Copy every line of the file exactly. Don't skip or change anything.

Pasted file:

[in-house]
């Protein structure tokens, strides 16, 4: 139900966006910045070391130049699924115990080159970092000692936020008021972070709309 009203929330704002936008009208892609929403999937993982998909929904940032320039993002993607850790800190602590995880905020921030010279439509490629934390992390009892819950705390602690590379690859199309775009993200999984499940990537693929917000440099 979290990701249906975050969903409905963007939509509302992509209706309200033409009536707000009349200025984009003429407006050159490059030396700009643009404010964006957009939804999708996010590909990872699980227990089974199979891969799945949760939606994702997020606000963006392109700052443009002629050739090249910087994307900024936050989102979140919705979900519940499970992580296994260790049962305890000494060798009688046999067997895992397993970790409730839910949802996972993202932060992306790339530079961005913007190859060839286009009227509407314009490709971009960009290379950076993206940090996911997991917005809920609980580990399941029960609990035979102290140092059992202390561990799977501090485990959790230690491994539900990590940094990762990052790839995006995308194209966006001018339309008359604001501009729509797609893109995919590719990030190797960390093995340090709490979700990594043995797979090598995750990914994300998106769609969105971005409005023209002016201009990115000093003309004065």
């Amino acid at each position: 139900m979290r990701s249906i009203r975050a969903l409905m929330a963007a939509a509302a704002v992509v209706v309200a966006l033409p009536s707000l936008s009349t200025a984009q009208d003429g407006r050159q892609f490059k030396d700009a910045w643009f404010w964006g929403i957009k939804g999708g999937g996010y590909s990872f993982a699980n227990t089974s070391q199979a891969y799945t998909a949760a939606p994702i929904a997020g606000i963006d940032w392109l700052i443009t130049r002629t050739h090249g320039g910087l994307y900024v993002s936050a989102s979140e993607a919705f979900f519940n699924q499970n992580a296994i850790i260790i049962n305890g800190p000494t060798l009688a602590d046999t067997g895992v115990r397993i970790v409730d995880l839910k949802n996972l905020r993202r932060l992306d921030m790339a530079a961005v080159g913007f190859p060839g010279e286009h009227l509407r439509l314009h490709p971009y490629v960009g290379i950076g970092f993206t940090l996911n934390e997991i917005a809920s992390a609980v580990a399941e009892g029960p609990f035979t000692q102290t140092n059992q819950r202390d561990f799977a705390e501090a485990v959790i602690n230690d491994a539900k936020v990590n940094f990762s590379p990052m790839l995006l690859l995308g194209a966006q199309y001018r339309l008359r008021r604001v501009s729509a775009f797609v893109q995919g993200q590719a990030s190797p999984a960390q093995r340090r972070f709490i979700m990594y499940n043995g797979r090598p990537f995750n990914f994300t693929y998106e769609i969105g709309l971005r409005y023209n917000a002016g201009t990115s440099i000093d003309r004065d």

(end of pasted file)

[in-house]
């Protein structure tokens, strides 16, 4: 139900966006910045070391130049699924115990080159970092000692936020008021972070709309 009203929330704002936008009208892609929403999937993982998909929904940032320039993002993607850790800190602590995880905020921030010279439509490629934390992390009892819950705390602690590379690859199309775009993200999984499940990537693929917000440099 979290990701249906975050969903409905963007939509509302992509209706309200033409009536707000009349200025984009003429407006050159490059030396700009643009404010964006957009939804999708996010590909990872699980227990089974199979891969799945949760939606994702997020606000963006392109700052443009002629050739090249910087994307900024936050989102979140919705979900519940499970992580296994260790049962305890000494060798009688046999067997895992397993970790409730839910949802996972993202932060992306790339530079961005913007190859060839286009009227509407314009490709971009960009290379950076993206940090996911997991917005809920609980580990399941029960609990035979102290140092059992202390561990799977501090485990959790230690491994539900990590940094990762990052790839995006995308194209966006001018339309008359604001501009729509797609893109995919590719990030190797960390093995340090709490979700990594043995797979090598995750990914994300998106769609969105971005409005023209002016201009990115000093003309004065």
């Amino acid at each position: 139900m979290r990701s249906i009203r975050a969903l409905m929330a963007a939509a509302a704002v992509v209706v309200a966006l033409p009536s707000l936008s009349t200025a984009q009208d003429g407006r050159q892609f490059k030396d700009a910045w643009f404010w964006g929403i957009k939804g999708g999937g996010y590909s990872f993982a699980n227990t089974s070391q199979a891969y799945t998909a949760a939606p994702i929904a997020g606000i963006d940032w392109l700052i443009t130049r002629t050739h090249g320039g910087l994307y900024v993002s936050a989102s979140e993607a919705f979900f519940n699924q499970n992580a296994i850790i260790i049962n305890g800190p000494t060798l009688a602590d046999t067997g895992v115990r397993i970790v409730d995880l839910k949802n996972l905020r993202r932060l992306d921030m790339a530079a961005v080159g913007f190859p060839g010279e286009h009227l509407r439509l314009h490709p971009y490629v960009g290379i950076g970092f993206t940090l996911n934390e997991i917005a809920s992390a609980v580990a399941e009892g029960p609990f035979t000692q102290t140092n059992q819950r202390d561990f799977a705390e501090a485990v959790i602690n230690d491994a539900k936020v990590n940094f990762s590379p990052m790839l995006l690859l995308g194209a966006q199309y001018r339309l008359r008021r604001v501009s729509a775009f797609v893109q995919g993200q590719a990030s190797p999984a960390q093995r340090r972070f709490i979700m990594y499940n043995g797979r090598p990537f995750n990914f994300t693929y998106e769609i969105g709309l971005r409005y023209n917000a002016g201009t990115s440099i000093d003309r004065d």